"It is said that Grandfather Turner built a little home on this land in 1829 and tried to farm, but the Indians burned his home and stole all of his stock, and this was the year the Indians ran all those settlers off their lands, murdering many of them before the others would give up to seek protection with other settlers. The Indians now gave so much trouble the settlers could not farm to raise corn to make their bread, nor could they venture far from home to hunt game that was so plentiful, and they suffered the actual pangs of hunger. I have seen the little steel hand-mills the first settlers used to grind their corn to make bread. In the archives of University of Texas may be found the following bill of sale: `One steel mill, price twelve dollars, to the Volunteer Army of Texas, by Winslow Turner, Sr., at Gonzales, October 14, 1835.'
"Grandfather now bought some lots in the town of Gonzales, built another little log house and with his wife and eight children, made this their home.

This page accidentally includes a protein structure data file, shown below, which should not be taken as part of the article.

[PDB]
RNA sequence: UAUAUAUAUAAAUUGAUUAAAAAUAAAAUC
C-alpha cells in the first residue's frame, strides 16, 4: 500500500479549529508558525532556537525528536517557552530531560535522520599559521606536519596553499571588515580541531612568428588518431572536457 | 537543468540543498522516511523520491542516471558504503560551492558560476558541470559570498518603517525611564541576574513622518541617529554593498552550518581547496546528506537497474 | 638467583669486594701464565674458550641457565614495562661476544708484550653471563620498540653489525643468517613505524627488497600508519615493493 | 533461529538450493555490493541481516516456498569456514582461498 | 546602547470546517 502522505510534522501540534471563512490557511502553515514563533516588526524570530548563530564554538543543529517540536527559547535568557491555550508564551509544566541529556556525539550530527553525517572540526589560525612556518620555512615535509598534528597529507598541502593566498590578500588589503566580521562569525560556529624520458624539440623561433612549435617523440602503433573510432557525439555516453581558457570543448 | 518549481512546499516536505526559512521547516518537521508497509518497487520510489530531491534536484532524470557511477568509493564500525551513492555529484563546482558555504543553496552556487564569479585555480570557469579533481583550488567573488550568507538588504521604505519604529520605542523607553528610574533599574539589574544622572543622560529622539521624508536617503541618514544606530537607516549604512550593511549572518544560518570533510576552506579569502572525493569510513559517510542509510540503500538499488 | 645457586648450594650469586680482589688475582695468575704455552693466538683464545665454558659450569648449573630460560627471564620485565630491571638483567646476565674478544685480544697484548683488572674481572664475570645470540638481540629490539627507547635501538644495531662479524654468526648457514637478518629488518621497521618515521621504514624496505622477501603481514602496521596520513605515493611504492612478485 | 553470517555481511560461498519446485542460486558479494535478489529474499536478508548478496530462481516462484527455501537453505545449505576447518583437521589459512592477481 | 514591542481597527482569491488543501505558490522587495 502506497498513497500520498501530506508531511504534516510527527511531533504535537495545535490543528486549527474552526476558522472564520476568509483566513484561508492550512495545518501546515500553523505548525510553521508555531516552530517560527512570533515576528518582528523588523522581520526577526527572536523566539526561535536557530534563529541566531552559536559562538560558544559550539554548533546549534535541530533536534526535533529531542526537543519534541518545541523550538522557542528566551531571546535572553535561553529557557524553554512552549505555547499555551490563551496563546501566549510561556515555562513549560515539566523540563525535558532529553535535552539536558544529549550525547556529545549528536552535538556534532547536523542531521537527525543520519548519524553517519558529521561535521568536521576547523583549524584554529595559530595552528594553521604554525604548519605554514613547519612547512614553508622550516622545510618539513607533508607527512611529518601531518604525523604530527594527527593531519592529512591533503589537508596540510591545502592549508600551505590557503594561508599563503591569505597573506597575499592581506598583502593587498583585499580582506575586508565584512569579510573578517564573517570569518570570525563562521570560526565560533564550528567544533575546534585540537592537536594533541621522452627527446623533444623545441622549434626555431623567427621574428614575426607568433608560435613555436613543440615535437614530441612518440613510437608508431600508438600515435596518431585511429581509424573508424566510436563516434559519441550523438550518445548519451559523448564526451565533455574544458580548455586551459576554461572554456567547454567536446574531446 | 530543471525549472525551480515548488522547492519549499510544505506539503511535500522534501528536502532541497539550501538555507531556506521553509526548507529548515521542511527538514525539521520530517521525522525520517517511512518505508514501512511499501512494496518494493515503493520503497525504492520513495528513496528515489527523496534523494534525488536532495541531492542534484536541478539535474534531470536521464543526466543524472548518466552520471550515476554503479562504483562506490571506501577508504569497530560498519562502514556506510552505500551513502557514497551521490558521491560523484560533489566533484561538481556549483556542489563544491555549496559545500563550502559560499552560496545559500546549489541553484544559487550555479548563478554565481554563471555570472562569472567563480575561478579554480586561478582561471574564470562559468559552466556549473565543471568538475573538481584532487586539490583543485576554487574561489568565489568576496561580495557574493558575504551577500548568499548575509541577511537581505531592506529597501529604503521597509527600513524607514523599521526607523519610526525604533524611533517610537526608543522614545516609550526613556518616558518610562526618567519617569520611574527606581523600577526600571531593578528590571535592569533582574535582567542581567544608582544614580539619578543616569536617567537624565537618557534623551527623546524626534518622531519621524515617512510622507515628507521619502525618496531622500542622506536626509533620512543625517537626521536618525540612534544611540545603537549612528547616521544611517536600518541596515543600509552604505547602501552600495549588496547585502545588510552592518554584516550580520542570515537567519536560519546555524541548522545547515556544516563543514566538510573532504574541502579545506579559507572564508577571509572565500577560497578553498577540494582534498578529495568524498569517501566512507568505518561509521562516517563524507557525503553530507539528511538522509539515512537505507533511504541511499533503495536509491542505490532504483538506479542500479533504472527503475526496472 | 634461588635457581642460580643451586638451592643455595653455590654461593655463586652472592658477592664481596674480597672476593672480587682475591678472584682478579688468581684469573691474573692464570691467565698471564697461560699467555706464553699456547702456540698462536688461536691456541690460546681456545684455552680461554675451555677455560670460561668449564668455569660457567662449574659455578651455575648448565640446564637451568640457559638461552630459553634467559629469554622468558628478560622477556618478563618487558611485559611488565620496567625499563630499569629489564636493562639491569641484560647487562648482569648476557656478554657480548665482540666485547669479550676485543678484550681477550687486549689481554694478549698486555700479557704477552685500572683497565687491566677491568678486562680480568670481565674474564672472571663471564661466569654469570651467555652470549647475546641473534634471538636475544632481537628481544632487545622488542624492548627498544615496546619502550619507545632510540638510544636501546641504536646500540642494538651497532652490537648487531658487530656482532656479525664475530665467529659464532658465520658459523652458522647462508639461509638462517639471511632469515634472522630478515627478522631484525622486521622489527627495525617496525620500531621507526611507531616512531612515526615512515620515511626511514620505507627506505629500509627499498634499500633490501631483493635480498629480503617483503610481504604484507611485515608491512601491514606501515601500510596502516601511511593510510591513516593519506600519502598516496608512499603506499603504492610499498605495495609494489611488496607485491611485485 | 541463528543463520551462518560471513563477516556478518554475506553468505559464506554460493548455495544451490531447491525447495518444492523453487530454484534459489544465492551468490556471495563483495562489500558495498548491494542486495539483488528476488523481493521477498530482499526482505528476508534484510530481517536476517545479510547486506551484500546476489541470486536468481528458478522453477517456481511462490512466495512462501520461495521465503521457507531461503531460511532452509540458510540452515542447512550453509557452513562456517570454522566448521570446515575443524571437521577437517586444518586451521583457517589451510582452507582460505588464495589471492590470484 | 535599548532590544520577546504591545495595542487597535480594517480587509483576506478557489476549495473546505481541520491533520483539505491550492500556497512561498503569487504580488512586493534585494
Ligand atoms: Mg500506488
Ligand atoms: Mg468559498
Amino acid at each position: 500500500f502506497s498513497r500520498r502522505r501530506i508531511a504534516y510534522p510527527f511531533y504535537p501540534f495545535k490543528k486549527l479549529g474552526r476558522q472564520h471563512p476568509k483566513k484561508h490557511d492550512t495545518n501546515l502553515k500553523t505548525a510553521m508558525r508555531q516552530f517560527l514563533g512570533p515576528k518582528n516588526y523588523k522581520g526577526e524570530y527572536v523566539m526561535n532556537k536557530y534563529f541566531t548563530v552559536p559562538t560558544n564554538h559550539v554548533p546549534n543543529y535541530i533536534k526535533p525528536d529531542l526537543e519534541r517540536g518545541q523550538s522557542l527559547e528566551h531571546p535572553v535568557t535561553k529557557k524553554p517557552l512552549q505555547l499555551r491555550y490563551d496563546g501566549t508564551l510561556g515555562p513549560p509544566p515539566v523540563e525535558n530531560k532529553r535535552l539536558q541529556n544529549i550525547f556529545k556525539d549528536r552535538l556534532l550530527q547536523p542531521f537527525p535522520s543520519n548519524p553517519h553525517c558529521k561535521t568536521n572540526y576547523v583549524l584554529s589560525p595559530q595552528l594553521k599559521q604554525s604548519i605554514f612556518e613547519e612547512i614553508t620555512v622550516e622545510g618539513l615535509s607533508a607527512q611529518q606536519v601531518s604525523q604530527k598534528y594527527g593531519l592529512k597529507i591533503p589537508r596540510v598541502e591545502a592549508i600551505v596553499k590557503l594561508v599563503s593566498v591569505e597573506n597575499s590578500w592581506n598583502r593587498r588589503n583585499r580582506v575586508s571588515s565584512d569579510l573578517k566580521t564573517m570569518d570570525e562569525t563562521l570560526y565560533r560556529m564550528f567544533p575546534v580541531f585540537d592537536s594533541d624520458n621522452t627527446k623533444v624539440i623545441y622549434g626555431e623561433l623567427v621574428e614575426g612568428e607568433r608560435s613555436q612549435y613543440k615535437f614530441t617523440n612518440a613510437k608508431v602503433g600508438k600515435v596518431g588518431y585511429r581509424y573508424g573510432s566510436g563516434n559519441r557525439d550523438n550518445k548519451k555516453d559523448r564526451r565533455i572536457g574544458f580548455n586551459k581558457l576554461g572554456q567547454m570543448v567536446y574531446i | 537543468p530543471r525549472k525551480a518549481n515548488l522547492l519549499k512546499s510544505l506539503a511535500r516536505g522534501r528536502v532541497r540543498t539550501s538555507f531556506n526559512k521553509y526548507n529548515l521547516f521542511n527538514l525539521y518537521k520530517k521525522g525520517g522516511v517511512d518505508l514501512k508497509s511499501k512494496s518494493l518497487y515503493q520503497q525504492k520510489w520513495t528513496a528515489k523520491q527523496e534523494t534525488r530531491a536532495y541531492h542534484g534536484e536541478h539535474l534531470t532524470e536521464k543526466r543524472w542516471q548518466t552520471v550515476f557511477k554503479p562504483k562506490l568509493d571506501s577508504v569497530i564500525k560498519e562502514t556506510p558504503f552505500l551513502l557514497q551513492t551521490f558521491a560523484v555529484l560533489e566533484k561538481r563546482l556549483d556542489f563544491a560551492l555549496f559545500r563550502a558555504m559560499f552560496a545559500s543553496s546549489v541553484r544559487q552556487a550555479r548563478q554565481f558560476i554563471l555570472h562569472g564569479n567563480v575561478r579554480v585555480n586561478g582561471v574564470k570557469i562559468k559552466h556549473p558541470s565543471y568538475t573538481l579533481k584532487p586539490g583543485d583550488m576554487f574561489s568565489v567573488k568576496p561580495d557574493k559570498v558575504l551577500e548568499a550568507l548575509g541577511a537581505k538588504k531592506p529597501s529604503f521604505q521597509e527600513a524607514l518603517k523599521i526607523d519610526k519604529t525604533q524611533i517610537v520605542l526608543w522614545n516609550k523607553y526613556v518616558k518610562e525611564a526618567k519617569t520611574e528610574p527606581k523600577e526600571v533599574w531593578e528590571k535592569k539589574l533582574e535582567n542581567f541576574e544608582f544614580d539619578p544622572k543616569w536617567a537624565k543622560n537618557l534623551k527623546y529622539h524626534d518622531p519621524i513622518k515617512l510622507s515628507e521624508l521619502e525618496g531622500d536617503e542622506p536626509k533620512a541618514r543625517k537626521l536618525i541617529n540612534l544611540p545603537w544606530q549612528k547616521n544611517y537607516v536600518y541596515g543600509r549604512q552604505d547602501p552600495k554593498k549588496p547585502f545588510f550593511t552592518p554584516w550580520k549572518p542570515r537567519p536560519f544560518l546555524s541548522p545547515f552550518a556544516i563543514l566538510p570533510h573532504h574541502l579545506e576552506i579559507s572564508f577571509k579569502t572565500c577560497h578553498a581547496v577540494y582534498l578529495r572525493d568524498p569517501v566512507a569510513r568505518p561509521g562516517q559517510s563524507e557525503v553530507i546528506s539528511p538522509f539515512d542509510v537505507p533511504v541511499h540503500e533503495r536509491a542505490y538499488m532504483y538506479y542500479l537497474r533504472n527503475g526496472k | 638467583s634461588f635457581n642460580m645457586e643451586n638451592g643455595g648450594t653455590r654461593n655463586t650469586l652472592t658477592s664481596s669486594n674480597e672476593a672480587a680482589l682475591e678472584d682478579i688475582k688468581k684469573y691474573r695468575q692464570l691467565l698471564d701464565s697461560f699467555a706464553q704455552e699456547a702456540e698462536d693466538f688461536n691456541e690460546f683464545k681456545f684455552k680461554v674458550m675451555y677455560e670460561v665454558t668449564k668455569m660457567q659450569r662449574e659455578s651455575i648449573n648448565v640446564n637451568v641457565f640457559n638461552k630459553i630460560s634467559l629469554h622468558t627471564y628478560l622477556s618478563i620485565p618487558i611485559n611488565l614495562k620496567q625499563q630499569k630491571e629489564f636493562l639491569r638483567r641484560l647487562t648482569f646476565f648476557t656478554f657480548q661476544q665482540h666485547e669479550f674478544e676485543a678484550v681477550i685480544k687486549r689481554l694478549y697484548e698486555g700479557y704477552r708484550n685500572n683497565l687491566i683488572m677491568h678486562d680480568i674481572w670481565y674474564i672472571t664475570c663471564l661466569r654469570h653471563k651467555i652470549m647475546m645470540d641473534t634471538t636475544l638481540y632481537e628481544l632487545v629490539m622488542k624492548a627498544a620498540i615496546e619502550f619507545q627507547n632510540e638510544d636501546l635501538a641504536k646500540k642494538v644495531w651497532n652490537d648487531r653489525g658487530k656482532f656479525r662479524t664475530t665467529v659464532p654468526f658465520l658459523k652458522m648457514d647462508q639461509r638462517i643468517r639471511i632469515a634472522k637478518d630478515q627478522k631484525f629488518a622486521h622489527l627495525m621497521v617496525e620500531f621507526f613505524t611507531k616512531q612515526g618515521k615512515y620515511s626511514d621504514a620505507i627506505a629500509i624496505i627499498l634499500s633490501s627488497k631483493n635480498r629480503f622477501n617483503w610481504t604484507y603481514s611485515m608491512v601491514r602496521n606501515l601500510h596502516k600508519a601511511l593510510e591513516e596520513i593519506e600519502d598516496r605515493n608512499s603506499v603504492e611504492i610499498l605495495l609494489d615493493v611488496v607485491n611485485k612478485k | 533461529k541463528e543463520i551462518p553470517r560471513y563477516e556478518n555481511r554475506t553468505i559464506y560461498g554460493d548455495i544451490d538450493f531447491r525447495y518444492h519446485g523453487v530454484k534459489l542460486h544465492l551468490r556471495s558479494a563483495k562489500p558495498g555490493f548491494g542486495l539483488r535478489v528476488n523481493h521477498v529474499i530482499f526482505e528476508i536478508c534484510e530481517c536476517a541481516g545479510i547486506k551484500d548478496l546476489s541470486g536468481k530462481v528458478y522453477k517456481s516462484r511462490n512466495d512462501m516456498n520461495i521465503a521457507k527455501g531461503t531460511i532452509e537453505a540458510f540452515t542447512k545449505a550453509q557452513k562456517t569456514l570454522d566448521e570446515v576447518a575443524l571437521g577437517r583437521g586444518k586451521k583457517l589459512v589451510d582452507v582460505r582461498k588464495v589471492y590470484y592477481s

"Great-Uncle Ahijah and Aunt Deborah Highsmith had been forced by the Indians to abandon their home on the Colorado this year of 1829, and first stopped at the home of Great-Uncle Stephen and Aunt Sally Cottle, but almost immediately they were all forced to leave this locality, too, for combined strength of protection against Indians.
"My father's oldest sister, Louisa, married Joseph Duty, one of Austin's Old Three Hundred, about 1830,and Uncle Winslow married Sarah Sowell of Gonzales, in 1831. She was a sister of the gunsmith; John Sowell who made the cannon balls for the famous little Gonzales cannon. She did not live many years, and I never heard of any children from this marriage.